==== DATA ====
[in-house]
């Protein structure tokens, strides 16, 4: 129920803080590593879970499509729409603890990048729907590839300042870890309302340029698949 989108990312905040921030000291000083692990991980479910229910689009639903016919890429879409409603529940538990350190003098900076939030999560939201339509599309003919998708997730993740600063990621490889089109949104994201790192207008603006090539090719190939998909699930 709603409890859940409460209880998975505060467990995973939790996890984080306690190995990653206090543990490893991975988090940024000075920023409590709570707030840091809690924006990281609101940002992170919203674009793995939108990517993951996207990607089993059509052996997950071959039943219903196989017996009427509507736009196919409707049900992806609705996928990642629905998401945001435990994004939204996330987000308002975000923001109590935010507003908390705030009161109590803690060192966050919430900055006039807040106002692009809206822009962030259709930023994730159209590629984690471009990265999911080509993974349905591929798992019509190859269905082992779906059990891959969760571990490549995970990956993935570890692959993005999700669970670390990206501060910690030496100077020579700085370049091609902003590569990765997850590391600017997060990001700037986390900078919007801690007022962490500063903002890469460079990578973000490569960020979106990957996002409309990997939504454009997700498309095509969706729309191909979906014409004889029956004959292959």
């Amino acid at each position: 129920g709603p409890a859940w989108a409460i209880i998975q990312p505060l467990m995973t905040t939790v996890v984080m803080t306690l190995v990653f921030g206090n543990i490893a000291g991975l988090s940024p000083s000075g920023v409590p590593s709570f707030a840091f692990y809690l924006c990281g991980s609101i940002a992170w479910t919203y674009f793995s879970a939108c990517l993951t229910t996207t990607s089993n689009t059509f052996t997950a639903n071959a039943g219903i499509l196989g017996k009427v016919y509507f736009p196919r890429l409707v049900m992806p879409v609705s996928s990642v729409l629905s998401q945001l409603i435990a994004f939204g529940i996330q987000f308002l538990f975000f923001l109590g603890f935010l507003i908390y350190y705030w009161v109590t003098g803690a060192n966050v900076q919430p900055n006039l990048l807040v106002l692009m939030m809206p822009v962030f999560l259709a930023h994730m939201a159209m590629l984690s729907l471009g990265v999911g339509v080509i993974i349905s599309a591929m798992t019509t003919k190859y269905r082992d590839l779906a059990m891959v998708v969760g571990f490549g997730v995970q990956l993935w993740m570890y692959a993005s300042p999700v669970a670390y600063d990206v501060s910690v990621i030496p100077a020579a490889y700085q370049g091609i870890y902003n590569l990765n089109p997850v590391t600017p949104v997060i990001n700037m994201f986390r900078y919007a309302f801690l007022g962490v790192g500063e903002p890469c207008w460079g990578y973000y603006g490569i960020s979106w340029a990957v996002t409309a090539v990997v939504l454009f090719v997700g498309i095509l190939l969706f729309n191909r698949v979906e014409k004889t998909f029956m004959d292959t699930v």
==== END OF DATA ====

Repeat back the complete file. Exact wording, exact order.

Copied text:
[in-house]
């Protein structure tokens, strides 16, 4: 129920803080590593879970499509729409603890990048729907590839300042870890309302340029698949 989108990312905040921030000291000083692990991980479910229910689009639903016919890429879409409603529940538990350190003098900076939030999560939201339509599309003919998708997730993740600063990621490889089109949104994201790192207008603006090539090719190939998909699930 709603409890859940409460209880998975505060467990995973939790996890984080306690190995990653206090543990490893991975988090940024000075920023409590709570707030840091809690924006990281609101940002992170919203674009793995939108990517993951996207990607089993059509052996997950071959039943219903196989017996009427509507736009196919409707049900992806609705996928990642629905998401945001435990994004939204996330987000308002975000923001109590935010507003908390705030009161109590803690060192966050919430900055006039807040106002692009809206822009962030259709930023994730159209590629984690471009990265999911080509993974349905591929798992019509190859269905082992779906059990891959969760571990490549995970990956993935570890692959993005999700669970670390990206501060910690030496100077020579700085370049091609902003590569990765997850590391600017997060990001700037986390900078919007801690007022962490500063903002890469460079990578973000490569960020979106990957996002409309990997939504454009997700498309095509969706729309191909979906014409004889029956004959292959």
């Amino acid at each position: 129920g709603p409890a859940w989108a409460i209880i998975q990312p505060l467990m995973t905040t939790v996890v984080m803080t306690l190995v990653f921030g206090n543990i490893a000291g991975l988090s940024p000083s000075g920023v409590p590593s709570f707030a840091f692990y809690l924006c990281g991980s609101i940002a992170w479910t919203y674009f793995s879970a939108c990517l993951t229910t996207t990607s089993n689009t059509f052996t997950a639903n071959a039943g219903i499509l196989g017996k009427v016919y509507f736009p196919r890429l409707v049900m992806p879409v609705s996928s990642v729409l629905s998401q945001l409603i435990a994004f939204g529940i996330q987000f308002l538990f975000f923001l109590g603890f935010l507003i908390y350190y705030w009161v109590t003098g803690a060192n966050v900076q919430p900055n006039l990048l807040v106002l692009m939030m809206p822009v962030f999560l259709a930023h994730m939201a159209m590629l984690s729907l471009g990265v999911g339509v080509i993974i349905s599309a591929m798992t019509t003919k190859y269905r082992d590839l779906a059990m891959v998708v969760g571990f490549g997730v995970q990956l993935w993740m570890y692959a993005s300042p999700v669970a670390y600063d990206v501060s910690v990621i030496p100077a020579a490889y700085q370049g091609i870890y902003n590569l990765n089109p997850v590391t600017p949104v997060i990001n700037m994201f986390r900078y919007a309302f801690l007022g962490v790192g500063e903002p890469c207008w460079g990578y973000y603006g490569i960020s979106w340029a990957v996002t409309a090539v990997v939504l454009f090719v997700g498309i095509l190939l969706f729309n191909r698949v979906e014409k004889t998909f029956m004959d292959t699930v």